Aerospace and Mechanical Engineering
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AEM spotlight:

Air Force funds professor's look into objective structures

Paul Dye

Richard James (pictured here with graduate students) is researching materials that would improve micro UAV antennae.

Richard James, Russel J. Penrose and Distinguished McKnight Professor, has been funded by the Air Force to determine the applicability of his recent research into objective structures to improved antennae for micro air vehicles. Maria Callier of the Air Force Office of Scientific Research Public Affairs has written up a bit about Professor James' research here.

From Air Force News:

Air Force sponsors research to improve antennas for micro air vehicles

by Maria Callier
Air Force Office of Scientific Research Public Affairs

4/1/2008 - Arlington, VA. -- Professor Richard James of the University of Minnesota is an AFOSR-funded scientist who has discovered a systematic approach to nanotechnology based on the concept of objective structures.

Dr. James designs new materials that look like carbon nanotubes using innovative and powerful mathematical tools. These objective structures are composed of identical molecules. They are assembled so that each molecule exists in the
same environment.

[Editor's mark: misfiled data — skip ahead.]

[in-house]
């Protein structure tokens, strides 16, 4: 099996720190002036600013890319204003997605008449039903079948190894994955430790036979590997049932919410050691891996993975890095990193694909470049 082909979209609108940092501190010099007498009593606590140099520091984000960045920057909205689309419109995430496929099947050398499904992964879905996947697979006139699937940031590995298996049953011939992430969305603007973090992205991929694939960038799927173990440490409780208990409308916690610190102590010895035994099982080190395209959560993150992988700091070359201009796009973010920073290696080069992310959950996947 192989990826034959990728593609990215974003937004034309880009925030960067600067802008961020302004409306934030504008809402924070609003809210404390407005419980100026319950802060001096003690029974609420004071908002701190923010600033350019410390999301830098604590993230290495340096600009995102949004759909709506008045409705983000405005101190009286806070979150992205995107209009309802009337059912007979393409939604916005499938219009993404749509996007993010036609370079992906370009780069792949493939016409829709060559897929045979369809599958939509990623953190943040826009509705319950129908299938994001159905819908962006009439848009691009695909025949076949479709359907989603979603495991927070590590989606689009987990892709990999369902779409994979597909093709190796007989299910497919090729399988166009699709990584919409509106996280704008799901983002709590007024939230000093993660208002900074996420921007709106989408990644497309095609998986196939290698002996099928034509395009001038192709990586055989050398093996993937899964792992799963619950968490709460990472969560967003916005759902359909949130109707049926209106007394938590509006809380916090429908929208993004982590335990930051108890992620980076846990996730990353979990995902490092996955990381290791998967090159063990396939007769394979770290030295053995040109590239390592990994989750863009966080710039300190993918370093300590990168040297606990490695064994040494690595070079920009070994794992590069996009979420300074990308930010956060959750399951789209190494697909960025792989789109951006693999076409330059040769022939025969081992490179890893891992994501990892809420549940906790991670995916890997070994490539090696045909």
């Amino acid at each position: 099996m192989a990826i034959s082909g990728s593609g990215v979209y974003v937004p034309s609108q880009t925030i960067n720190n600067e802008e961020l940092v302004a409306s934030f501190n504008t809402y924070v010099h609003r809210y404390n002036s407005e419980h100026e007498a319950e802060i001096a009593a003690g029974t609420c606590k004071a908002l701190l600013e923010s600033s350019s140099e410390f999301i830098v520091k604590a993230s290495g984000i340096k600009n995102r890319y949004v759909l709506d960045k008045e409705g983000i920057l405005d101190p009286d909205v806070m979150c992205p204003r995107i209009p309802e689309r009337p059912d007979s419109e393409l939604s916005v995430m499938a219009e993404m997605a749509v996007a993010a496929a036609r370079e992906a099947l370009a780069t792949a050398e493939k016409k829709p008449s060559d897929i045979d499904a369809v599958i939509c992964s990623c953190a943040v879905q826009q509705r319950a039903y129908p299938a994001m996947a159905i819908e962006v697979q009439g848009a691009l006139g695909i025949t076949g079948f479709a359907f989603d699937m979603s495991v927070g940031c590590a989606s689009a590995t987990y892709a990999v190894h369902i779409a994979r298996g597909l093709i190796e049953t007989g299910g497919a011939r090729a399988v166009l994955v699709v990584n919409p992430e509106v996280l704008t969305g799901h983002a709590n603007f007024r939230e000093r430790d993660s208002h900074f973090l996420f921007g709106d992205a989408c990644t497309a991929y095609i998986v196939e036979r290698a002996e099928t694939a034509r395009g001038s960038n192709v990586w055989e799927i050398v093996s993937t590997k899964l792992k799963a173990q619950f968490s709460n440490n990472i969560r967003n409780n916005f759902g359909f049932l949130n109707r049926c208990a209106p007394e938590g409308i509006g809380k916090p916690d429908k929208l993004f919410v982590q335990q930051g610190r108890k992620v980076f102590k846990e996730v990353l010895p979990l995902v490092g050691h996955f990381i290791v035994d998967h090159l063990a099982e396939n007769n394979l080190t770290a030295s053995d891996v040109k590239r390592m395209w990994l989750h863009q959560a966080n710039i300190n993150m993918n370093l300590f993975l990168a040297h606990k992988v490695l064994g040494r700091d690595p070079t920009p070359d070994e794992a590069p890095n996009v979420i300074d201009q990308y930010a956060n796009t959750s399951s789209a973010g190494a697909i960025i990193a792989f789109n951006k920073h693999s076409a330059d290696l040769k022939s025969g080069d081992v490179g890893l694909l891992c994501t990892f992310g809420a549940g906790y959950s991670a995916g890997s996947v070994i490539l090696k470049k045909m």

"These are the natural structures to search for special physical properties like ferromagnetism and ferroelectricity. If one atom wants to have unpaired spins, that is, to be magnetic, all of the atoms will want to be magnetic because of the way objective structures are built," he said.

Dr. James notes that the objective structures come in many shapes and sizes.

"Last year, together with two members of my research team, we gave ourselves the task of finding every objective structure. I was on sabbatical in Germany, and I think I invested more than 1,000 hours in this one calculation. But we succeeded in finding an explicit formula for every objective structure," he said.

Dr. James and his students develop theories to understand the behavior of materials, and they then take theoretical predictions to the lab to make the materials.

"As you can imagine, it can be incredibly exciting when we actually discover a new material with some unexpected properties, or deeply humbling when we realize we have left an important factor out of the theory," he said.

Currently, Dr. James is using objective structures in his project called "GameChanger" which seeks ways of making new kinds of antennas for micro air vehicles (MAV) to be used for military purposes. The challenge of the project is that the MAVs' small size prohibits standard solutions.

"We are therefore seeking revolutionary new materials that will enable efficient antennas for these vehicles," he said.

In addition to his cutting-edge research, Dr. James has recently been selected to receive the Prager Medal of the Society of Engineering Sciences' at their upcoming annual meeting in October 2008. The Prager Medal is one of the most important honors a mechanics researcher can receive.

Through support of research projects such as the one led by Dr. James, AFOSR continues to expand the horizon of scientific knowledge through its leadership and management of the Air Force's basic research program.

Release courtesy Air Force News


Last Modified: Thursday, 10-Apr-2008 07:38:50 CDT -- this is in International Standard Date and Time Notation